If you are like many homeowners, you pay little attention to your smoke detector's battery. You installed the smoke detector, pressed the test button once, then forgot about it until it started chirping at you as a battery replacement reminder some months later. Yet the battery in your smoke detector is the vital link between this sophisticated electronic item and the safety of you and your family. Without that battery, the smoke detector is useless and you and your home are not safe.
Why You Need to Replace Your Smoke Detector Battery
Studies prove that smoke detectors save lives. Homes with smoke detectors are safer than homes with malfunctioning or non-existent smoke detectors. Dead batteries are the cause of many of these malfunctioning smoke detectors.
In a four-year study, 40 percent of home fire fatalities occurred in homes without smoke detectors. 17 percent of all fatalities happened in homes that had smoke detectors, but those detectors were not working. Of those failed smoke detectors, about 25 percent were caused by dead batteries.
Statistics apply not just to other people but you, as well. If you keep your smoke detector up and running, you have double the chance of staying alive in the event of a fire than if your smoke detector is down.
But the other interesting point about smoke detector batteries is that they supply power both for occasional services such as alarms, chirps, and blinking lights and for constant services. What many people may not realize is that a smoke detector is running all the time. With an ionization smoke detector, the battery supplies electricity to positive and negative electrodes. Ions charged by the battery are constantly moving between the two plates. With photoelectric smoke alarms, an LED light is cast onto a photoelectric sensor.
If your smoke detector does not have a fresh battery, it cannot supply power for these constant services.
How Often to Replace a Smoke Detector Battery
You should always replace your smoke detector battery immediately after it emits a warning beep or chirp indicating that the battery is low.
In addition, most smoke detector manufacturers recommend that you replace the battery at least one time per year. To give yourself an even wider margin of safety, you should replace the battery two times per year, with the changes evenly spaced out.
If you live in an area that uses daylight savings time, this can be used as a reminder for replacing the battery. Within one year, replace the battery once when switching to daylight savings time, then replace it a second time when switching back to standard time.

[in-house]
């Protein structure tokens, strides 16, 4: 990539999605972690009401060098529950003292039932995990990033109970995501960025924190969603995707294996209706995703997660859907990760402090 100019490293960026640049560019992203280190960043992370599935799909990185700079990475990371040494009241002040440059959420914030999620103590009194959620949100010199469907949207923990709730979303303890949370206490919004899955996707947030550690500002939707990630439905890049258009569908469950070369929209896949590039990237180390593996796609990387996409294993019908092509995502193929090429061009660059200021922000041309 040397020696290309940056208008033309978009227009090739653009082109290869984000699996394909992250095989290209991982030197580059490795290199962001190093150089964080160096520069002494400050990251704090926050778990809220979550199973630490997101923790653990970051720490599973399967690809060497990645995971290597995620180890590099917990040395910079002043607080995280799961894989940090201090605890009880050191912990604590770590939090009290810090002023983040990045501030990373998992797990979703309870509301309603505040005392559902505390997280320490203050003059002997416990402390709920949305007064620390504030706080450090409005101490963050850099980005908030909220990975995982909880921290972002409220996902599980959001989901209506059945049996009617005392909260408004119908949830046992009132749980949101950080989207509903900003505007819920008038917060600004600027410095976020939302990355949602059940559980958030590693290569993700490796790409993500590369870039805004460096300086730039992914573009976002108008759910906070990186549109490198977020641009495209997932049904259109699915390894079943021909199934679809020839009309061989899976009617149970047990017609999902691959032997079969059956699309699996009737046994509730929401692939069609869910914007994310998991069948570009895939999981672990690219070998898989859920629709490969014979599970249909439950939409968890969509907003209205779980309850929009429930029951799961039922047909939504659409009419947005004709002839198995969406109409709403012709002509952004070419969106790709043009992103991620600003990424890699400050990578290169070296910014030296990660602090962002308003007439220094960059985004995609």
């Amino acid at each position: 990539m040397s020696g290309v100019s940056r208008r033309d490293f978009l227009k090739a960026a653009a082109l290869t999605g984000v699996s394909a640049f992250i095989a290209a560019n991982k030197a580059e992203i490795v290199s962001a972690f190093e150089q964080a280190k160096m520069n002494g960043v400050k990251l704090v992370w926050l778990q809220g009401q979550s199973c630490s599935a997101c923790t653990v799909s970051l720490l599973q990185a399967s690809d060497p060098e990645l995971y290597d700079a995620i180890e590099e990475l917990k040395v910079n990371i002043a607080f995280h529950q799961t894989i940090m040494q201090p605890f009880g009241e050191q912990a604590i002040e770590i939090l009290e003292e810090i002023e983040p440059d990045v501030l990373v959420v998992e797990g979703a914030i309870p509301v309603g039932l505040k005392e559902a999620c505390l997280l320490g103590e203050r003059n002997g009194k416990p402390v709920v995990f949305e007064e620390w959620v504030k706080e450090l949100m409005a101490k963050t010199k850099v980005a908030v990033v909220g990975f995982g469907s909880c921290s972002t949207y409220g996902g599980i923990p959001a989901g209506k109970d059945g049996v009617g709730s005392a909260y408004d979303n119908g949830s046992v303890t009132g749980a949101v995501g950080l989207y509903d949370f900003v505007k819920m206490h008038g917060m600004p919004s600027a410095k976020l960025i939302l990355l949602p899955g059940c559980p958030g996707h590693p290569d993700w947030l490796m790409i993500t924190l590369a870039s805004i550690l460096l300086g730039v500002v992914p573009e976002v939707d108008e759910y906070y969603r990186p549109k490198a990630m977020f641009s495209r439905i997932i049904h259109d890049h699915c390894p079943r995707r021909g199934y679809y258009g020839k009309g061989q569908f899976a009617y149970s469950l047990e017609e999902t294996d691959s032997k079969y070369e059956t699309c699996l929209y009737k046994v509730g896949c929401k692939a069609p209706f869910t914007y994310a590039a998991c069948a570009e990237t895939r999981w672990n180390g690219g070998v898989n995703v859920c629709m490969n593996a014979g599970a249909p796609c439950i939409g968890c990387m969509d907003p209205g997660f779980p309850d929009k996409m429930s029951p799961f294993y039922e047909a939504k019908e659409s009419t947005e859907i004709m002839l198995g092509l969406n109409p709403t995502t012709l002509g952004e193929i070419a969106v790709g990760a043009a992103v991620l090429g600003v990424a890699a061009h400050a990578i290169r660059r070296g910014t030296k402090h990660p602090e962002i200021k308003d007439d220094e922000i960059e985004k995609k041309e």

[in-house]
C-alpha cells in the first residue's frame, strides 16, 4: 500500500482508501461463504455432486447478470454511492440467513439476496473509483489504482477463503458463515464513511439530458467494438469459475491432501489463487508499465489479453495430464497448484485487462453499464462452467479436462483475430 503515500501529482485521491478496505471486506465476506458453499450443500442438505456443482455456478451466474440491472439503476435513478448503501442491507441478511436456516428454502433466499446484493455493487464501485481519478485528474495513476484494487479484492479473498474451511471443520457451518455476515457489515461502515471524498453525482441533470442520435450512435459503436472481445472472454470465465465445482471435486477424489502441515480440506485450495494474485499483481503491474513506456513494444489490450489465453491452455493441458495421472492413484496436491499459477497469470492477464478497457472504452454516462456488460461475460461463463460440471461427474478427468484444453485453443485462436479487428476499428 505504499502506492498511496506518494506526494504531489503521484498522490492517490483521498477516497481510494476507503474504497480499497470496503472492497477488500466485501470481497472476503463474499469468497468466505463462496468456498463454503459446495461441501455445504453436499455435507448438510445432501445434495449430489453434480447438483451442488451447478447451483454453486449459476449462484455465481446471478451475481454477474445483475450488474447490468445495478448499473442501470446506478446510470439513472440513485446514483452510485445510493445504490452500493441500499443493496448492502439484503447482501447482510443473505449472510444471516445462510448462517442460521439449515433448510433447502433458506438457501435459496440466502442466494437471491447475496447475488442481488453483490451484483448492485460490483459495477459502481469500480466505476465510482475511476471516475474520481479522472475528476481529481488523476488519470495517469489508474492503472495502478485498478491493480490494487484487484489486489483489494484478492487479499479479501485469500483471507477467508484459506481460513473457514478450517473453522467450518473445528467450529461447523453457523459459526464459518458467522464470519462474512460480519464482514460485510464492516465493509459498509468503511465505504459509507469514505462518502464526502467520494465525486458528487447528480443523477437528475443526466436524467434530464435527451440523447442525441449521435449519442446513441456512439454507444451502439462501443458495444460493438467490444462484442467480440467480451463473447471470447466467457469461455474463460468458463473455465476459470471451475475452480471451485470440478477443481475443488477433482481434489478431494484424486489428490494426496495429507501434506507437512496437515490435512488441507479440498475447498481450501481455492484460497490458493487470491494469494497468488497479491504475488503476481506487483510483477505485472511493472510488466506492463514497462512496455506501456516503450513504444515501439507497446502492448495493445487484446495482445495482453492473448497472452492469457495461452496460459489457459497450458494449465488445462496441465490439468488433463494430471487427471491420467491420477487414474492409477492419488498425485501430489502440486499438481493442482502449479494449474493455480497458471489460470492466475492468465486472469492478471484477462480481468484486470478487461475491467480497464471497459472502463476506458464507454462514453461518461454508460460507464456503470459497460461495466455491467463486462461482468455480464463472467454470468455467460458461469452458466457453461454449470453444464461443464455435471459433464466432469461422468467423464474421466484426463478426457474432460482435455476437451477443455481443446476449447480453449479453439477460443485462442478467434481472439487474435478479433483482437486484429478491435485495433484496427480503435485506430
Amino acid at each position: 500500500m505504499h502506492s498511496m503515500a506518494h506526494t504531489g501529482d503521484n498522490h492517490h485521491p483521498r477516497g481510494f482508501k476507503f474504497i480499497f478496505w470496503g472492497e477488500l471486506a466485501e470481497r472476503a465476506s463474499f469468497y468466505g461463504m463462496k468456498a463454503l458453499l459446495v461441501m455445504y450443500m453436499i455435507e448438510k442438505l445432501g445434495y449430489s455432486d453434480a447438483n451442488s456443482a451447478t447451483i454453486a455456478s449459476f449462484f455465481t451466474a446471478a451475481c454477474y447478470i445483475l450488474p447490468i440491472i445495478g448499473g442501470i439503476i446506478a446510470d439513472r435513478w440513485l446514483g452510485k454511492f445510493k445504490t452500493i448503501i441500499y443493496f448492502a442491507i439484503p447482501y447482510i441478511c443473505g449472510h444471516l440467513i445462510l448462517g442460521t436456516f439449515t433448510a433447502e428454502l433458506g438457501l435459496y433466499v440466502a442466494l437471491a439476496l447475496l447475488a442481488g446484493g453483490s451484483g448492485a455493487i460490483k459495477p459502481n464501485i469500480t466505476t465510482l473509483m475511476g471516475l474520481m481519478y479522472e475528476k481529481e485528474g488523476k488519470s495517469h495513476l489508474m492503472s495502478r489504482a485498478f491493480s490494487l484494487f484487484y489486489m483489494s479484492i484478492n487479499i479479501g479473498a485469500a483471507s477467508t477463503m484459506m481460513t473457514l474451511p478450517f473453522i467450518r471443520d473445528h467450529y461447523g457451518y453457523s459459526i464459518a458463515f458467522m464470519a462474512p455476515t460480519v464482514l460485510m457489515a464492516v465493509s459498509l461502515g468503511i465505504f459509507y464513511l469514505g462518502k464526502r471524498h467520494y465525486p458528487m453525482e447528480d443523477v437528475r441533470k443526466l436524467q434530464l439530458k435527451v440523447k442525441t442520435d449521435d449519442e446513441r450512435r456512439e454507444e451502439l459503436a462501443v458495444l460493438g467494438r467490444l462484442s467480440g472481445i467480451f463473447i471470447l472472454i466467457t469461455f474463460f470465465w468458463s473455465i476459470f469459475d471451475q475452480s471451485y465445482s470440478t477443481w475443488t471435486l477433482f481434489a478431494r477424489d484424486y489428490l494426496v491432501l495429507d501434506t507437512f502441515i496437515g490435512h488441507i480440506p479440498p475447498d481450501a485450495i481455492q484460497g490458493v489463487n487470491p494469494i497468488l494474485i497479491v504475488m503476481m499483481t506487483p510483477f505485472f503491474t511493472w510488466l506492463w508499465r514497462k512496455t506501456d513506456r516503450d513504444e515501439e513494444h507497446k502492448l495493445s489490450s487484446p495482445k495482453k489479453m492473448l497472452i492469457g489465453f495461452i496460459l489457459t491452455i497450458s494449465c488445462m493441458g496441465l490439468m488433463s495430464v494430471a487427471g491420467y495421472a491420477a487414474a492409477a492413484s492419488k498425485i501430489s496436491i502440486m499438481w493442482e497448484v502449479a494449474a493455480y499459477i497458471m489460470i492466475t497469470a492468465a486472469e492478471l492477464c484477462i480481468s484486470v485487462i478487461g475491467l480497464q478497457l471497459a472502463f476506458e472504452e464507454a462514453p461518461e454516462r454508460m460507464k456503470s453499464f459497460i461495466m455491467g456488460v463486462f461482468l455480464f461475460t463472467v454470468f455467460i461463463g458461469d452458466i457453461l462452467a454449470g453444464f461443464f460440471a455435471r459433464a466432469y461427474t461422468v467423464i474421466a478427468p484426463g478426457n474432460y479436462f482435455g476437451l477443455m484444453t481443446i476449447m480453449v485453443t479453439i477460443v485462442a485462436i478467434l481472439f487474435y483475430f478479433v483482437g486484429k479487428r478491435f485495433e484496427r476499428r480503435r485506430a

How to Replace Most Smoke Detector Batteries
Smoke detectors' battery replacement operations vary, but there are some common features:
- You will need to access the smoke detector with a ladder or chair as most are ceiling-mounted (though a few may be mounted high on a wall).
- Most smoke detectors must be removed from the ceiling to replace the battery, though some do have a front-loading door. Twist the detector counter-clockwise. The smoke detector should release, with the mounting plate remaining on the ceiling. Some smoke detectors will have a tamper-resistant feature to prevent children from removing the device. Disengage with the locking pin.
- Replace the battery as directed by the smoke detector instructions.
- Place the smoke detector back in the mounting bracket and slightly twist clockwise. The smoke detector should engage.
- Test the smoke detector with the testing button usually located on the face of the unit.
How to Replace a Smoke Detector Hardwired With a Backup Battery
This type of smoke detector receives household current, with an onboard battery used as a backup in the event of power failure.
- At your home's electrical service panel, turn off the household power to the circuit supplying the smoke detector by switching off the proper circuit breaker.
- Use a ladder or chair to access the smoke detector.
- Remove the smoke detector from the mounting base by turning the smoke detector counter-clockwise. If the smoke detector does not disengage, it may because of a tamper-resistant mounting bracket. Disengage by pushing the locking pin into the unit.
- Do not immediately try to pull off the smoke detector as it is connected with a wiring harness. Tilt the smoke detector to the side and locate the wire connector leading into the unit. Unplug the wire from the smoke detector or mounting base, as applicable
- Replace the smoke detector's battery at the door usually located either on the side or the back of the unit.
- Reconnect the wiring harness to the unit or base, fit the unit onto the base and turn the unit clockwise engage it on the base.
- Turn on the circuit breaker to restore household power to the detector's circuit.
- Test the smoke detector with the test button.
About 10-Year Lithium-Ion Smoke Detector Batteries
10-year sealed lithium-ion smoke detectors' batteries are never replaced. Instead, dispose of the entire unit responsibly and replace with a new unit.